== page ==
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February 23, 2016
When business slows down, drilling contractors may have to lay-up some of their equipment. But when things pick up again, the equipment may no longer be “fit and ready” to take on new assignments. Here’s the best way to find out.
Mining contractor Small Mine Development of Battle Mountain, Nevada, USA, prefers to hold on to its drilling equipment rather than sell it when business is slow. This way, the company does not have to source new rigs when the work suddenly returns.
In this respect, SMD is typical of many similar companies around the world. As Mike Schomer, SMD’s Maintenance Superintendent, puts it: “You can’t bid for jobs with equipment you don’t have.”
Two of the company’s Atlas Copco Boltec rock bolting rigs are a case in point. They had recently been standing idle on the surface, one of them for almost two years, after working 24/7 underground.
But what repairs and maintenance did these rigs need at the time they were sidelined? How far had their performance fallen in relation to the manufacturer’s specification? And what had exposure to the Nevada summer sun and a severe winter done to their hoses, electrical components, mandatory safety labels
“If we had invested in bringing the rigs back to specification right away,” explains Schomer, “we would have allotted a good portion of our capital indefinitely to idle inventory. But we knew the industry would pick up again, so we were looking for the fastest way to get the rigs back into service condition as soon as potential new contracts appeared again.”
The solution was a thorough audit of the rigs using RigScan technology. Schomer says: “The RigScan audit helps us get assets we already own to go back into service so much faster than waiting on a new rig delivery or sourcing a different one for remanufacture.”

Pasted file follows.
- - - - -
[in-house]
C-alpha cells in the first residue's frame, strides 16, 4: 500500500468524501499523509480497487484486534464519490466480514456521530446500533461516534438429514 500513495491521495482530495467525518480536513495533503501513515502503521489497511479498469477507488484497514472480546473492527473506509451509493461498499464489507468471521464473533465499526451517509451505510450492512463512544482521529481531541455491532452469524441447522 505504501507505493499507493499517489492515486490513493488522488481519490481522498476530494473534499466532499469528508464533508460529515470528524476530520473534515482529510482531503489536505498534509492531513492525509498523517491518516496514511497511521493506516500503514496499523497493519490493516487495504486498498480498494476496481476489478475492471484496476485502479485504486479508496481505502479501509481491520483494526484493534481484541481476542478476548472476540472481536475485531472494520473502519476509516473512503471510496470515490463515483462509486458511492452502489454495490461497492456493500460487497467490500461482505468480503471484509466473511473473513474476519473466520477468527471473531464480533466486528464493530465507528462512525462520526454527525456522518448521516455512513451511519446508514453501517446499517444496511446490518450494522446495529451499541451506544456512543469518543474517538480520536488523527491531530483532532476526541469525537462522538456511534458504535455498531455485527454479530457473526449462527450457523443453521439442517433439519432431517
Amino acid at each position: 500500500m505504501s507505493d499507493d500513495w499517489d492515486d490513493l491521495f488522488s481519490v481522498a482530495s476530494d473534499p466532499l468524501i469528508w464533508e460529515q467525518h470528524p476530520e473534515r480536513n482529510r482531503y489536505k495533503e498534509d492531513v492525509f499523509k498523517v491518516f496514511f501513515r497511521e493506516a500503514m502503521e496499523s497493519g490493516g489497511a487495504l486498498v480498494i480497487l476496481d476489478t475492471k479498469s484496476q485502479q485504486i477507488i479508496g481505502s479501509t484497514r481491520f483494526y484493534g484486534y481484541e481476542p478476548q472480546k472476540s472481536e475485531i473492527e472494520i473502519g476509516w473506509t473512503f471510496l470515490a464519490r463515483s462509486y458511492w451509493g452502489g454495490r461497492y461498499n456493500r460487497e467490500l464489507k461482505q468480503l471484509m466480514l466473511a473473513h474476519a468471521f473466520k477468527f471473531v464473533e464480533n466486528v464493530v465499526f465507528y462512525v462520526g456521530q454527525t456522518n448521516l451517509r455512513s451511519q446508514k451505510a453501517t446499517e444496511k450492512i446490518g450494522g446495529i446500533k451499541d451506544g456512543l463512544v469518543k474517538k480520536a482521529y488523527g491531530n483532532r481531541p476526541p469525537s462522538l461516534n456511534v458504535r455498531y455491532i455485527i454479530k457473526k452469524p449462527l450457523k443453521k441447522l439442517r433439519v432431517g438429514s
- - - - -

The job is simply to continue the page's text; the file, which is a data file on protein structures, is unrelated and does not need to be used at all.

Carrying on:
The audit was carried out by the Atlas Copco facility in Elko where Matt Roemmich, Underground Product Support Technician, explains: “The audit gives the customer a thorough OEM inspection. It identifies everything and will label each item as a critical safety or performance issue or a regulatory concern, all the way down to cosmetic items.
That helps the customer prioritize what they want done and create an exact budget for the project.” Schomer was so impressed with the first inspection that he ordered a second RigScan audit to be conducted in the SMD yard. The inspection is only the first step of an audit. Roemmich says: “I take that rig-specific inspection list back to the office to match failed items against the rig’s parts manual. Some just require an adjustment, others require replacement parts or service kits. I’ll try to find economical choices for the customer to look at in addition to new parts from the Atlas Copco exchange program, for example.
“The customer can get a RigScan discount if they buy parts from us or contract us to do the labor, but they have the part number and can source the parts themselves if they choose.”
The RigScan audit for SMD’s second Boltec, a 2007 model, consisted of 251 inspection points. Schomer said. “My service staff is busy. To do an inspection as thoroughly as Atlas Copco’s technician did I would have had to pull my staff off other duties to comb that rig for days. Then we’d have to research part numbers and source them. Although I’m confident they would have caught many of those same critical issues, they couldn’t have gotten them all.”
Roemmich explained why even the best technicians won’t catch every point. “SMD’s technicians are great at what they do, but most of their day-in/ day-out attention is on performance,” he says. “They keep those rigs working. SMD’s technicians would definitely have caught a lot of these items. But would they know that a mandated safety label or informational label was missing? If a rig has to be taken out of service until a label is replaced, that’s unscheduled downtime.”
“Schomer adds: “If you ask me what the financial incentive is for doing this it’s that I can establish a precise budget. Obviously, I want all the critical safety and important performance issues done.”
“But I can choose which items to address in addition to those and stay within a budget that we set.” Roemmich has performed RigScan audits for Boltec rigs, Boomer face drilling rigs, Minetruck haulers and Scooptram LHDs. He concludes: “I see great benefit for mines and contractors that periodically schedule RigScan audits. RigScan is basically a great tool that helps to support the product from cradle to grave.”